Start by lying on your back and holding the back of your knee. Next, attempt to straighten your knee as much as you are able to feeling a good stretch behind your leg (you may not be able to get it as straight as the picture). Lastly, hold this position and then bend your ankle forward and back as shown. Perform 10 ankle pumps 3 times.

SCIATIC NERVE GLIDE – Sitting
Start by sitting up straight in a chair or on the edge of a bed. Then, extend your knee and hold this position. Next, bend your ankle forward and back. You can also sit toward the edge of the chair and with your leg straight keep you heel on the ground and move your ankle back and forth in this position. Perform 10 ankle pumps 3 times.

STRENGTHENING 

As we mentioned earlier, you can’t just stretch to get results and keep them! So here are a few exercises we recommend to go along with your stretching. These five exercises help to strengthen the glutes and the core. Strengthening these muscles will help to stabilize the pelvis and take pressure off the piriformis so it doesn’t have to work as hard.

HIP ABDUCTION – SIDELYING

While lying on your side, slowly raise up your top leg to the side. Keep your knee straight and maintain your toes pointed forward the entire time. Keep your leg in-line with your body.

The bottom leg can be bent to stabilize your body.

PRONE HIP EXTENSION – BENT

While lying face down with your knee bent, slowly raise up your knee off the ground.

Alternating Leg Extension (Quadruped)

Begin on hands and knees with knees directly under your hips and hands directly under your shoulders. Keep your abdominals tight and engaged throughout this exercise. Raise one leg straight back as pictured without letting your hips drop to one side and without losing your abdominal contraction. Hold for 3 seconds, then return to the start position and repeat with the opposite leg. This is one repetition.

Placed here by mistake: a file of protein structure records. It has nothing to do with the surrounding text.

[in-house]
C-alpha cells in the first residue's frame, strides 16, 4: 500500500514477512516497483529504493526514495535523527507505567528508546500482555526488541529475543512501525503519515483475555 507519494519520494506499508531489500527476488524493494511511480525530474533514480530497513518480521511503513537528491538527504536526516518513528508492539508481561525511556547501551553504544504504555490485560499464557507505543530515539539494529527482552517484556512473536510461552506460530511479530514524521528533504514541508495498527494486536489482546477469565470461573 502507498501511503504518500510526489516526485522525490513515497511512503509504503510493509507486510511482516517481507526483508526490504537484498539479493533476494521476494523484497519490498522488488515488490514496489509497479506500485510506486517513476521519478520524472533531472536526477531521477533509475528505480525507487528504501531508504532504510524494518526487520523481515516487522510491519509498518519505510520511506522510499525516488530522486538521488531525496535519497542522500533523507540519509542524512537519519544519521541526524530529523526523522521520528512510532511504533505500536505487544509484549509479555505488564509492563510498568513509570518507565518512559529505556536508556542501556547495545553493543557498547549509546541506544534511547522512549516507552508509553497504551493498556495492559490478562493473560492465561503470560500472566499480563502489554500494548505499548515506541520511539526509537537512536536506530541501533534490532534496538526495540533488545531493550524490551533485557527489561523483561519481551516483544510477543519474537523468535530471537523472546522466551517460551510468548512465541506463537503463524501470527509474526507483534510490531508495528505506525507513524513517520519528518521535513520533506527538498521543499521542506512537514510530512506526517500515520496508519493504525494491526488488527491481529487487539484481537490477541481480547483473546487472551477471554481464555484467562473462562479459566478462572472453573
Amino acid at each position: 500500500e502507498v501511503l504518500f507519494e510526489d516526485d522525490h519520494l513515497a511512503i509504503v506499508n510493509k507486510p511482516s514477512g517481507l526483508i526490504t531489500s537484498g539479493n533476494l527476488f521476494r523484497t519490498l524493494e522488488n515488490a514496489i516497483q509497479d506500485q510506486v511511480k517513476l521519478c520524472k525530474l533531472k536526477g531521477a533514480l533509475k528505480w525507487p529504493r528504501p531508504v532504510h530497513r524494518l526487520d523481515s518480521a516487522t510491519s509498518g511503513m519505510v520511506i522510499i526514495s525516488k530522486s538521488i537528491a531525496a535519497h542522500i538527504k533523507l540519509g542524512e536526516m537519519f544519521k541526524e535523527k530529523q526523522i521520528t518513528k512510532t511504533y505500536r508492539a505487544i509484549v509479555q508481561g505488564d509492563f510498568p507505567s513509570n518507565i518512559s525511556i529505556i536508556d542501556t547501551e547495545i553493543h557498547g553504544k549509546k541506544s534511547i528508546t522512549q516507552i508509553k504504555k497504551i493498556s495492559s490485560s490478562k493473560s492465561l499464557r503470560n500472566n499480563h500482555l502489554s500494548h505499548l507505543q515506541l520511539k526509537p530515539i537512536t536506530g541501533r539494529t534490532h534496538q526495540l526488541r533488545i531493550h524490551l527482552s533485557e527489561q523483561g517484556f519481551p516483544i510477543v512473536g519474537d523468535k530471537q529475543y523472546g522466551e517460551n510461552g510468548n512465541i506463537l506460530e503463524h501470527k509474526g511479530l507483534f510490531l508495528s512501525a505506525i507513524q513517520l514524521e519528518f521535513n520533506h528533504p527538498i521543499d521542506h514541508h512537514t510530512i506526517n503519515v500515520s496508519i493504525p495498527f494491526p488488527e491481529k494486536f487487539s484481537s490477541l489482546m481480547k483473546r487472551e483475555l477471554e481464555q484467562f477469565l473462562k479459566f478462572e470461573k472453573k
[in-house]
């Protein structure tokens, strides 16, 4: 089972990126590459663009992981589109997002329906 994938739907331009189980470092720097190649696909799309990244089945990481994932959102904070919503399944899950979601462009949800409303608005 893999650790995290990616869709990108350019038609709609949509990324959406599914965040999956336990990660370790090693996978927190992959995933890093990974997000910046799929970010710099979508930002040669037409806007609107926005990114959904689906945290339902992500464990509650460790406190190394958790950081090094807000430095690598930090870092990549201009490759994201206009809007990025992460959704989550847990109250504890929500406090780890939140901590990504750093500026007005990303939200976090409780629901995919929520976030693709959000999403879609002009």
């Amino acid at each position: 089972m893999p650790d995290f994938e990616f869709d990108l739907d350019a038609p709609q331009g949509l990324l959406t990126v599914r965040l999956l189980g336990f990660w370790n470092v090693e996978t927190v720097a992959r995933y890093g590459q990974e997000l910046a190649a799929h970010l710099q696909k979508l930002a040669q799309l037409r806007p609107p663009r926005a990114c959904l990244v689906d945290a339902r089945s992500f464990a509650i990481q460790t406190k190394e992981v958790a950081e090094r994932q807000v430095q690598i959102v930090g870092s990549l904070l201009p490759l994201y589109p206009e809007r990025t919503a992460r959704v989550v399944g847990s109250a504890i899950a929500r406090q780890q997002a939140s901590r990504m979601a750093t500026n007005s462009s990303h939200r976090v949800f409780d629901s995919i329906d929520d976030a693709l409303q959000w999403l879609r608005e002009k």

BRIDGING

While lying on your back with knees bent, tighten your lower abdominals, squeeze your buttocks and then raise your buttocks off the floor/bed as creating a “Bridge” with your body. Hold and then lower yourself and repeat.

PELVIC TILT – SUPINE

Lie on your back with your knees bent. Next, arch your low back and then flatten it repeatedly. Your pelvis should tilt forward and back during the movement. Move through a comfortable range of motion.

We know the winter blues can be a pain in the butt, not to mention other life stressors such as work, family,  sicknesses, and chores, so why not get rid of the real pain in your butt – your piriformis syndrome – to help deal with life!

All of these are just a recommendation and may temporarily relieve symptoms and not cure the problem without more treatment. If you need further treatment please reach out to us so we can help!

pictures courtesy of www.hep2go.com

Managing Stress to Improve Heart Health

What is stress?

Stress. We all have it. But where does it come from? And what is it? It’s the monthly bills, the upcoming assignment, driving in the winter weather, getting the kids ready for school, meeting work deadlines, and the list could go on and on. We all experience some type of stress on a daily basis. Stress can be overwhelming when it’s internalized and not properly managed. Therefore, it’s important we address our stressors to ensure they don’t consume us.

Why does it matter how we manage our stressors?

Stress can negatively impact one’s heart health. When we internalize stress, it can cause feelings of anxiety and increase heart rate. Our body then responds by releasing the hormone cortisol. Studies have linked high levels of cortisol to an increase in blood pressure, cholesterol, and triglyceride levels. These changes can damage arteries found within the heart, increase the risk for heart attacks, and increase the risk of cardiovascular disease. In addition, to the natural response of the body, people often choose negative ways to cope with their stress. For instance, they’ll turn to comfort foods, consumption of alcohol, physical inactivity, or smoking. Each of these coping mechanisms can also cause harm to the heart by increasing risk of high cholesterol, high blood pressure, heart arrhythmias, coronary artery disease, atherosclerosis, and heart failure. It’s apparent that stress and harmful coping strategies take a toll on heart health, therefore, it’s crucial we find positive coping mechanisms.

What are positive coping strategies to manage stress?

1. Positive self-talk